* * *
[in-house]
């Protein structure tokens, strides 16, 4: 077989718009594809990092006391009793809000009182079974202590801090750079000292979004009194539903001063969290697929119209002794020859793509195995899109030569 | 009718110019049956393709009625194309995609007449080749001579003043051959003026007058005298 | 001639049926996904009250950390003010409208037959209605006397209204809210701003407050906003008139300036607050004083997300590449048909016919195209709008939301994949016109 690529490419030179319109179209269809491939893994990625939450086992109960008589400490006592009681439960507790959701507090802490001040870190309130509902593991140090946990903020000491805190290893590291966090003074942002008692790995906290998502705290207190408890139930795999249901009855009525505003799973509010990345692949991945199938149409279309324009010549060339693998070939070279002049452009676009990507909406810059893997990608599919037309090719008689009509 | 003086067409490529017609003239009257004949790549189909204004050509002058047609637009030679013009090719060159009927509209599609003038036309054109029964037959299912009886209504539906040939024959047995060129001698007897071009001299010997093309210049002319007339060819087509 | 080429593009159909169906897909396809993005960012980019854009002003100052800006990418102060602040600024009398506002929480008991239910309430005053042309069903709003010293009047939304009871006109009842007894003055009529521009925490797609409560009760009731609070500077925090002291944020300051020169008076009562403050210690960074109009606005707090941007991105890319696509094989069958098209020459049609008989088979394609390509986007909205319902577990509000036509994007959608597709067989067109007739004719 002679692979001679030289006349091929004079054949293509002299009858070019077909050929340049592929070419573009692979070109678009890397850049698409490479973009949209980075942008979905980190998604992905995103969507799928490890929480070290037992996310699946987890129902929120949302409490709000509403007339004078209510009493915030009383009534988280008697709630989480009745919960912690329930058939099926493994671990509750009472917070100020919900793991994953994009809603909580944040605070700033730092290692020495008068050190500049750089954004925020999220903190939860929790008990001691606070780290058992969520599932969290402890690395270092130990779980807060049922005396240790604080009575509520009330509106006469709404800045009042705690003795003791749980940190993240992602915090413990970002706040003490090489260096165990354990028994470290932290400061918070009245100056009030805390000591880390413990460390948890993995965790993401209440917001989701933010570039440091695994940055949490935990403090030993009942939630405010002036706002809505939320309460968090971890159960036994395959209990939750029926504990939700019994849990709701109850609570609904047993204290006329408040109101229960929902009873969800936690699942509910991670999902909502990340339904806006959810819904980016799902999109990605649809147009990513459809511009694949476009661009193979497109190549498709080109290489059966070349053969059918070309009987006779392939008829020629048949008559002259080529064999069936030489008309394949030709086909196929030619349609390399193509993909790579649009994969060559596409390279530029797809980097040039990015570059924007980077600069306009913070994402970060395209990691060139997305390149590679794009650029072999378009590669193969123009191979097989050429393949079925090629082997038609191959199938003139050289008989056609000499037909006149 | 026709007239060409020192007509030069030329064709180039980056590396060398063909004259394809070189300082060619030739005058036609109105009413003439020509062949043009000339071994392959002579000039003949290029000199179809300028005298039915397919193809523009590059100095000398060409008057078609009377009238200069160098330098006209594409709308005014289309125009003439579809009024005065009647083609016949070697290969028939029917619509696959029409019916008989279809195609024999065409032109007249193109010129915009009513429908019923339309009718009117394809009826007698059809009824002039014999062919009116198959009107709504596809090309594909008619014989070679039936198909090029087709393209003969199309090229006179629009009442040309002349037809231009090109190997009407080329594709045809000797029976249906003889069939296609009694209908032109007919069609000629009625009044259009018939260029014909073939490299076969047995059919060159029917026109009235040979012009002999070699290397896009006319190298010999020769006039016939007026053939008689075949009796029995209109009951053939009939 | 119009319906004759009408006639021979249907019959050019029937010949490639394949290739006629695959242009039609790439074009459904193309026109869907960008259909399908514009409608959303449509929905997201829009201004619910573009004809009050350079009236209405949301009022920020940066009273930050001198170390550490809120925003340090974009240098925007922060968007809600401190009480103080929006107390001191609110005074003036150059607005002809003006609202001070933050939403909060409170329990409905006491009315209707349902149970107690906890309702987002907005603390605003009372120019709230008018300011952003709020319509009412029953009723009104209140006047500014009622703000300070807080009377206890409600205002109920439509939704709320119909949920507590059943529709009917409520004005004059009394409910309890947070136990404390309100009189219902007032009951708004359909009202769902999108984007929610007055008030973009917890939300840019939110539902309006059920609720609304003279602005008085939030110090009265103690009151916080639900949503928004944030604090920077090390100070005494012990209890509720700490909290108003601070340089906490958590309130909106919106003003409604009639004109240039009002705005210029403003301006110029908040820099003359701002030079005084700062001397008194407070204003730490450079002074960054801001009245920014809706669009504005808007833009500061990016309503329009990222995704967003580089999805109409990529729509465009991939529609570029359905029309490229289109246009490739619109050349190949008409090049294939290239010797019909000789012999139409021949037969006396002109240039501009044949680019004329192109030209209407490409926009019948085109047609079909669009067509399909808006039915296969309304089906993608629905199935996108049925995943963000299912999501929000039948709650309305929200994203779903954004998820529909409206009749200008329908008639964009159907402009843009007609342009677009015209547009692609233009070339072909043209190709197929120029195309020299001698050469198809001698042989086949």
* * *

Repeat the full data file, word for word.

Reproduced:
[in-house]
């Protein structure tokens, strides 16, 4: 077989718009594809990092006391009793809000009182079974202590801090750079000292979004009194539903001063969290697929119209002794020859793509195995899109030569 | 009718110019049956393709009625194309995609007449080749001579003043051959003026007058005298 | 001639049926996904009250950390003010409208037959209605006397209204809210701003407050906003008139300036607050004083997300590449048909016919195209709008939301994949016109 690529490419030179319109179209269809491939893994990625939450086992109960008589400490006592009681439960507790959701507090802490001040870190309130509902593991140090946990903020000491805190290893590291966090003074942002008692790995906290998502705290207190408890139930795999249901009855009525505003799973509010990345692949991945199938149409279309324009010549060339693998070939070279002049452009676009990507909406810059893997990608599919037309090719008689009509 | 003086067409490529017609003239009257004949790549189909204004050509002058047609637009030679013009090719060159009927509209599609003038036309054109029964037959299912009886209504539906040939024959047995060129001698007897071009001299010997093309210049002319007339060819087509 | 080429593009159909169906897909396809993005960012980019854009002003100052800006990418102060602040600024009398506002929480008991239910309430005053042309069903709003010293009047939304009871006109009842007894003055009529521009925490797609409560009760009731609070500077925090002291944020300051020169008076009562403050210690960074109009606005707090941007991105890319696509094989069958098209020459049609008989088979394609390509986007909205319902577990509000036509994007959608597709067989067109007739004719 002679692979001679030289006349091929004079054949293509002299009858070019077909050929340049592929070419573009692979070109678009890397850049698409490479973009949209980075942008979905980190998604992905995103969507799928490890929480070290037992996310699946987890129902929120949302409490709000509403007339004078209510009493915030009383009534988280008697709630989480009745919960912690329930058939099926493994671990509750009472917070100020919900793991994953994009809603909580944040605070700033730092290692020495008068050190500049750089954004925020999220903190939860929790008990001691606070780290058992969520599932969290402890690395270092130990779980807060049922005396240790604080009575509520009330509106006469709404800045009042705690003795003791749980940190993240992602915090413990970002706040003490090489260096165990354990028994470290932290400061918070009245100056009030805390000591880390413990460390948890993995965790993401209440917001989701933010570039440091695994940055949490935990403090030993009942939630405010002036706002809505939320309460968090971890159960036994395959209990939750029926504990939700019994849990709701109850609570609904047993204290006329408040109101229960929902009873969800936690699942509910991670999902909502990340339904806006959810819904980016799902999109990605649809147009990513459809511009694949476009661009193979497109190549498709080109290489059966070349053969059918070309009987006779392939008829020629048949008559002259080529064999069936030489008309394949030709086909196929030619349609390399193509993909790579649009994969060559596409390279530029797809980097040039990015570059924007980077600069306009913070994402970060395209990691060139997305390149590679794009650029072999378009590669193969123009191979097989050429393949079925090629082997038609191959199938003139050289008989056609000499037909006149 | 026709007239060409020192007509030069030329064709180039980056590396060398063909004259394809070189300082060619030739005058036609109105009413003439020509062949043009000339071994392959002579000039003949290029000199179809300028005298039915397919193809523009590059100095000398060409008057078609009377009238200069160098330098006209594409709308005014289309125009003439579809009024005065009647083609016949070697290969028939029917619509696959029409019916008989279809195609024999065409032109007249193109010129915009009513429908019923339309009718009117394809009826007698059809009824002039014999062919009116198959009107709504596809090309594909008619014989070679039936198909090029087709393209003969199309090229006179629009009442040309002349037809231009090109190997009407080329594709045809000797029976249906003889069939296609009694209908032109007919069609000629009625009044259009018939260029014909073939490299076969047995059919060159029917026109009235040979012009002999070699290397896009006319190298010999020769006039016939007026053939008689075949009796029995209109009951053939009939 | 119009319906004759009408006639021979249907019959050019029937010949490639394949290739006629695959242009039609790439074009459904193309026109869907960008259909399908514009409608959303449509929905997201829009201004619910573009004809009050350079009236209405949301009022920020940066009273930050001198170390550490809120925003340090974009240098925007922060968007809600401190009480103080929006107390001191609110005074003036150059607005002809003006609202001070933050939403909060409170329990409905006491009315209707349902149970107690906890309702987002907005603390605003009372120019709230008018300011952003709020319509009412029953009723009104209140006047500014009622703000300070807080009377206890409600205002109920439509939704709320119909949920507590059943529709009917409520004005004059009394409910309890947070136990404390309100009189219902007032009951708004359909009202769902999108984007929610007055008030973009917890939300840019939110539902309006059920609720609304003279602005008085939030110090009265103690009151916080639900949503928004944030604090920077090390100070005494012990209890509720700490909290108003601070340089906490958590309130909106919106003003409604009639004109240039009002705005210029403003301006110029908040820099003359701002030079005084700062001397008194407070204003730490450079002074960054801001009245920014809706669009504005808007833009500061990016309503329009990222995704967003580089999805109409990529729509465009991939529609570029359905029309490229289109246009490739619109050349190949008409090049294939290239010797019909000789012999139409021949037969006396002109240039501009044949680019004329192109030209209407490409926009019948085109047609079909669009067509399909808006039915296969309304089906993608629905199935996108049925995943963000299912999501929000039948709650309305929200994203779903954004998820529909409206009749200008329908008639964009159907402009843009007609342009677009015209547009692609233009070339072909043209190709197929120029195309020299001698050469198809001698042989086949």